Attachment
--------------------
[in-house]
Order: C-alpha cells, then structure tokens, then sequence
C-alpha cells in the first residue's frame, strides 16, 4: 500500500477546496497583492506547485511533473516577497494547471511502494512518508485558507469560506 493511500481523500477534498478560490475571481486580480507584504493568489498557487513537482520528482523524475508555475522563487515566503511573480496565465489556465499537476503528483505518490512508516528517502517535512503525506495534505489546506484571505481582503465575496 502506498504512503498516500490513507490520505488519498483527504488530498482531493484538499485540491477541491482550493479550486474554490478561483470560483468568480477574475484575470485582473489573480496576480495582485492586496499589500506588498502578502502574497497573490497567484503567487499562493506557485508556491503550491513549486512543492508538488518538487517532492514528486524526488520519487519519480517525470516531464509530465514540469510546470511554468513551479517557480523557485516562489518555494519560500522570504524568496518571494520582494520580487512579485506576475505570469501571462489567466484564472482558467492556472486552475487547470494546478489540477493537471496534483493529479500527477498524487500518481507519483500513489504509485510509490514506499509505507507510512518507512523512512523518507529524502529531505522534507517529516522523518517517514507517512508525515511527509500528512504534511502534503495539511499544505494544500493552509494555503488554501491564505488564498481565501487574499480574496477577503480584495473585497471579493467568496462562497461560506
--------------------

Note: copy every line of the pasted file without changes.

[in-house]
Order: C-alpha cells, then structure tokens, then sequence
C-alpha cells in the first residue's frame, strides 16, 4: 500500500477546496497583492506547485511533473516577497494547471511502494512518508485558507469560506 493511500481523500477534498478560490475571481486580480507584504493568489498557487513537482520528482523524475508555475522563487515566503511573480496565465489556465499537476503528483505518490512508516528517502517535512503525506495534505489546506484571505481582503465575496 502506498504512503498516500490513507490520505488519498483527504488530498482531493484538499485540491477541491482550493479550486474554490478561483470560483468568480477574475484575470485582473489573480496576480495582485492586496499589500506588498502578502502574497497573490497567484503567487499562493506557485508556491503550491513549486512543492508538488518538487517532492514528486524526488520519487519519480517525470516531464509530465514540469510546470511554468513551479517557480523557485516562489518555494519560500522570504524568496518571494520582494520580487512579485506576475505570469501571462489567466484564472482558467492556472486552475487547470494546478489540477493537471496534483493529479500527477498524487500518481507519483500513489504509485510509490514506499509505507507510512518507512523512512523518507529524502529531505522534507517529516522523518517517514507517512508525515511527509500528512504534511502534503495539511499544505494544500493552509494555503488554501491564505488564498481565501487574499480574496477577503480584495473585497471579493467568496462562497461560506